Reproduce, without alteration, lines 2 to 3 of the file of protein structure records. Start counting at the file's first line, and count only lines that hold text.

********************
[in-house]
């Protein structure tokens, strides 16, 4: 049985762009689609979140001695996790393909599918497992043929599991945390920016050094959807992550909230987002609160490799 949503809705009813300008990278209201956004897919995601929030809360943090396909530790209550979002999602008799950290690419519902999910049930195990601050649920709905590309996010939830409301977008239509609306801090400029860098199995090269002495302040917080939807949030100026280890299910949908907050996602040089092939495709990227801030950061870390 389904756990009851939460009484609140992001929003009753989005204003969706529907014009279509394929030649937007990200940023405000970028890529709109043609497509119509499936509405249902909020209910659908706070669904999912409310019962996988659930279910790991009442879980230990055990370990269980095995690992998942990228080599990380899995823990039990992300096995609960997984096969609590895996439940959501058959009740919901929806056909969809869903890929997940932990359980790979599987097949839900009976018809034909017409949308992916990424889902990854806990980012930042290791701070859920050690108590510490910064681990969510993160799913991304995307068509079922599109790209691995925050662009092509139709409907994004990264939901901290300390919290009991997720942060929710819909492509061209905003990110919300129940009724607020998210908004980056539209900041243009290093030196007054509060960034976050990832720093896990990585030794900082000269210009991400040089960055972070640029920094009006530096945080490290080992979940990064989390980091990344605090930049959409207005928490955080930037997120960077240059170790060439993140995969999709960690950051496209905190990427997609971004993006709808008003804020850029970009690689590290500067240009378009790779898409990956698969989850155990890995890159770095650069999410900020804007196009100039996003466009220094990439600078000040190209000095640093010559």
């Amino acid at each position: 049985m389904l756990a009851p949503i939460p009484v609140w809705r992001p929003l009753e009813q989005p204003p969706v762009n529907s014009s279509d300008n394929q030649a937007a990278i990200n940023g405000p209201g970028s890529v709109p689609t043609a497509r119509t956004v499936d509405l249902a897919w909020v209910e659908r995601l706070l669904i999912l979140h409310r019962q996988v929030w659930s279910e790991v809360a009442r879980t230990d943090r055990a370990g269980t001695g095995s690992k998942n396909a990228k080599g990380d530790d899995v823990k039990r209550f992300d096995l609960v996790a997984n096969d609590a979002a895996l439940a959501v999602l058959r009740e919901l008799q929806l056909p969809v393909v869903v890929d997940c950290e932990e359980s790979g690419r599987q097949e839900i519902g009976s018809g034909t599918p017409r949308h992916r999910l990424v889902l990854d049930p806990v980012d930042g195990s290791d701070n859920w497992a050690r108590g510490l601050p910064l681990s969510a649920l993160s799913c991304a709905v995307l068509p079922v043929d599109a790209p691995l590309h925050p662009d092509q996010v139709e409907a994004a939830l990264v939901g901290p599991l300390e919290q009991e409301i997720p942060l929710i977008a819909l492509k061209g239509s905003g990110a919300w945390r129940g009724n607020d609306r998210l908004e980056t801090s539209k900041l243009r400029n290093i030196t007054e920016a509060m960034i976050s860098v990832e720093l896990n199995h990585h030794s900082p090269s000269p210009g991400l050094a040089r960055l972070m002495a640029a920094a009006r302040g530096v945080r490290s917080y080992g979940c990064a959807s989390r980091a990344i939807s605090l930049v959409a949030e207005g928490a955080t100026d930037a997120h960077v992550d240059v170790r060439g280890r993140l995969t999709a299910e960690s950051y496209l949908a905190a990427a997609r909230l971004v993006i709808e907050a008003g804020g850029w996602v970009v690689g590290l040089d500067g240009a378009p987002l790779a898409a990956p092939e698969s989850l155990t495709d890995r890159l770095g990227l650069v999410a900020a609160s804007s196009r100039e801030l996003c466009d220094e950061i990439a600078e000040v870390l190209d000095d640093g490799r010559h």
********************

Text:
């Protein structure tokens, strides 16, 4: 049985762009689609979140001695996790393909599918497992043929599991945390920016050094959807992550909230987002609160490799 949503809705009813300008990278209201956004897919995601929030809360943090396909530790209550979002999602008799950290690419519902999910049930195990601050649920709905590309996010939830409301977008239509609306801090400029860098199995090269002495302040917080939807949030100026280890299910949908907050996602040089092939495709990227801030950061870390 389904756990009851939460009484609140992001929003009753989005204003969706529907014009279509394929030649937007990200940023405000970028890529709109043609497509119509499936509405249902909020209910659908706070669904999912409310019962996988659930279910790991009442879980230990055990370990269980095995690992998942990228080599990380899995823990039990992300096995609960997984096969609590895996439940959501058959009740919901929806056909969809869903890929997940932990359980790979599987097949839900009976018809034909017409949308992916990424889902990854806990980012930042290791701070859920050690108590510490910064681990969510993160799913991304995307068509079922599109790209691995925050662009092509139709409907994004990264939901901290300390919290009991997720942060929710819909492509061209905003990110919300129940009724607020998210908004980056539209900041243009290093030196007054509060960034976050990832720093896990990585030794900082000269210009991400040089960055972070640029920094009006530096945080490290080992979940990064989390980091990344605090930049959409207005928490955080930037997120960077240059170790060439993140995969999709960690950051496209905190990427997609971004993006709808008003804020850029970009690689590290500067240009378009790779898409990956698969989850155990890995890159770095650069999410900020804007196009100039996003466009220094990439600078000040190209000095640093010559």
């Amino acid at each position: 049985m389904l756990a009851p949503i939460p009484v609140w809705r992001p929003l009753e009813q989005p204003p969706v762009n529907s014009s279509d300008n394929q030649a937007a990278i990200n940023g405000p209201g970028s890529v709109p689609t043609a497509r119509t956004v499936d509405l249902a897919w909020v209910e659908r995601l706070l669904i999912l979140h409310r019962q996988v929030w659930s279910e790991v809360a009442r879980t230990d943090r055990a370990g269980t001695g095995s690992k998942n396909a990228k080599g990380d530790d899995v823990k039990r209550f992300d096995l609960v996790a997984n096969d609590a979002a895996l439940a959501v999602l058959r009740e919901l008799q929806l056909p969809v393909v869903v890929d997940c950290e932990e359980s790979g690419r599987q097949e839900i519902g009976s018809g034909t599918p017409r949308h992916r999910l990424v889902l990854d049930p806990v980012d930042g195990s290791d701070n859920w497992a050690r108590g510490l601050p910064l681990s969510a649920l993160s799913c991304a709905v995307l068509p079922v043929d599109a790209p691995l590309h925050p662009d092509q996010v139709e409907a994004a939830l990264v939901g901290p599991l300390e919290q009991e409301i997720p942060l929710i977008a819909l492509k061209g239509s905003g990110a919300w945390r129940g009724n607020d609306r998210l908004e980056t801090s539209k900041l243009r400029n290093i030196t007054e920016a509060m960034i976050s860098v990832e720093l896990n199995h990585h030794s900082p090269s000269p210009g991400l050094a040089r960055l972070m002495a640029a920094a009006r302040g530096v945080r490290s917080y080992g979940c990064a959807s989390r980091a990344i939807s605090l930049v959409a949030e207005g928490a955080t100026d930037a997120h960077v992550d240059v170790r060439g280890r993140l995969t999709a299910e960690s950051y496209l949908a905190a990427a997609r909230l971004v993006i709808e907050a008003g804020g850029w996602v970009v690689g590290l040089d500067g240009a378009p987002l790779a898409a990956p092939e698969s989850l155990t495709d890995r890159l770095g990227l650069v999410a900020a609160s804007s196009r100039e801030l996003c466009d220094e950061i990439a600078e000040v870390l190209d000095d640093g490799r010559h």